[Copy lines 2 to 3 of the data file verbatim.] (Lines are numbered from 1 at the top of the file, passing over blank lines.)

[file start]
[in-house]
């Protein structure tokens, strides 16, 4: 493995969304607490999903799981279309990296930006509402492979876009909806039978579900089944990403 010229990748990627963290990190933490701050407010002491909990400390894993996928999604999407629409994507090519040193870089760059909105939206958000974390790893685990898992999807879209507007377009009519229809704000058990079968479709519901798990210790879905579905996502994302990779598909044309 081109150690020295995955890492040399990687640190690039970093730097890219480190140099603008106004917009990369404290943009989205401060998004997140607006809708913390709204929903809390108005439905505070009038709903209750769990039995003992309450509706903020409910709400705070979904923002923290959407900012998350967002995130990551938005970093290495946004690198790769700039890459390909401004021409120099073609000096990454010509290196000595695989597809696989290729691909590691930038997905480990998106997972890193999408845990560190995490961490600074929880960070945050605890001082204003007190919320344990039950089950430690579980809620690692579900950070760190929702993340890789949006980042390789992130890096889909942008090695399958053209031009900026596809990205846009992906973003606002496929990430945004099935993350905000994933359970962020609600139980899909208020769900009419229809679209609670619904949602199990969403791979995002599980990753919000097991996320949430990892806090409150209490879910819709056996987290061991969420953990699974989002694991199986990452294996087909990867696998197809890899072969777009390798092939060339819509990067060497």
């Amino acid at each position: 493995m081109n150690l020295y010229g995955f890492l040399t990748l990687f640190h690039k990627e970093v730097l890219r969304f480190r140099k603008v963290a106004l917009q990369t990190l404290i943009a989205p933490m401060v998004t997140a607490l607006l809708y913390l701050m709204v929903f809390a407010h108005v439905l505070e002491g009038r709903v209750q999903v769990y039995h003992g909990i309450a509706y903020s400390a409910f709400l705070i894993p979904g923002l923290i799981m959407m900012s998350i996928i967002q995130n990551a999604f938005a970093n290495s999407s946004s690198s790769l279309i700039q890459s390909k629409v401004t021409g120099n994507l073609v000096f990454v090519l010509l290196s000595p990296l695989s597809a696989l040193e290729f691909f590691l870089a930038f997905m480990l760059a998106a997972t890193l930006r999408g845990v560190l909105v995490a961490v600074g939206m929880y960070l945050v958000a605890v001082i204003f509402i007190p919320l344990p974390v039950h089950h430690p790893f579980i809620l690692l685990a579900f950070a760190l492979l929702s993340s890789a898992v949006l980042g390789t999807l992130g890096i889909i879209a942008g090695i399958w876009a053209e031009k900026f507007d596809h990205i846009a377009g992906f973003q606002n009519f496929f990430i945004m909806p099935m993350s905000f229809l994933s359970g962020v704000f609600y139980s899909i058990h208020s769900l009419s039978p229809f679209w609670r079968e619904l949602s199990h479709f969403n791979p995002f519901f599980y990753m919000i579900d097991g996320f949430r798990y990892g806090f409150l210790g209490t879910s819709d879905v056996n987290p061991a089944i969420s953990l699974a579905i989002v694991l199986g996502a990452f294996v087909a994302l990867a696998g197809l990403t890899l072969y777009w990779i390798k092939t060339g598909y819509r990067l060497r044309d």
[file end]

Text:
């Protein structure tokens, strides 16, 4: 493995969304607490999903799981279309990296930006509402492979876009909806039978579900089944990403 010229990748990627963290990190933490701050407010002491909990400390894993996928999604999407629409994507090519040193870089760059909105939206958000974390790893685990898992999807879209507007377009009519229809704000058990079968479709519901798990210790879905579905996502994302990779598909044309 081109150690020295995955890492040399990687640190690039970093730097890219480190140099603008106004917009990369404290943009989205401060998004997140607006809708913390709204929903809390108005439905505070009038709903209750769990039995003992309450509706903020409910709400705070979904923002923290959407900012998350967002995130990551938005970093290495946004690198790769700039890459390909401004021409120099073609000096990454010509290196000595695989597809696989290729691909590691930038997905480990998106997972890193999408845990560190995490961490600074929880960070945050605890001082204003007190919320344990039950089950430690579980809620690692579900950070760190929702993340890789949006980042390789992130890096889909942008090695399958053209031009900026596809990205846009992906973003606002496929990430945004099935993350905000994933359970962020609600139980899909208020769900009419229809679209609670619904949602199990969403791979995002599980990753919000097991996320949430990892806090409150209490879910819709056996987290061991969420953990699974989002694991199986990452294996087909990867696998197809890899072969777009390798092939060339819509990067060497």
């Amino acid at each position: 493995m081109n150690l020295y010229g995955f890492l040399t990748l990687f640190h690039k990627e970093v730097l890219r969304f480190r140099k603008v963290a106004l917009q990369t990190l404290i943009a989205p933490m401060v998004t997140a607490l607006l809708y913390l701050m709204v929903f809390a407010h108005v439905l505070e002491g009038r709903v209750q999903v769990y039995h003992g909990i309450a509706y903020s400390a409910f709400l705070i894993p979904g923002l923290i799981m959407m900012s998350i996928i967002q995130n990551a999604f938005a970093n290495s999407s946004s690198s790769l279309i700039q890459s390909k629409v401004t021409g120099n994507l073609v000096f990454v090519l010509l290196s000595p990296l695989s597809a696989l040193e290729f691909f590691l870089a930038f997905m480990l760059a998106a997972t890193l930006r999408g845990v560190l909105v995490a961490v600074g939206m929880y960070l945050v958000a605890v001082i204003f509402i007190p919320l344990p974390v039950h089950h430690p790893f579980i809620l690692l685990a579900f950070a760190l492979l929702s993340s890789a898992v949006l980042g390789t999807l992130g890096i889909i879209a942008g090695i399958w876009a053209e031009k900026f507007d596809h990205i846009a377009g992906f973003q606002n009519f496929f990430i945004m909806p099935m993350s905000f229809l994933s359970g962020v704000f609600y139980s899909i058990h208020s769900l009419s039978p229809f679209w609670r079968e619904l949602s199990h479709f969403n791979p995002f519901f599980y990753m919000i579900d097991g996320f949430r798990y990892g806090f409150l210790g209490t879910s819709d879905v056996n987290p061991a089944i969420s953990l699974a579905i989002v694991l199986g996502a990452f294996v087909a994302l990867a696998g197809l990403t890899l072969y777009w990779i390798k092939t060339g598909y819509r990067l060497r044309d």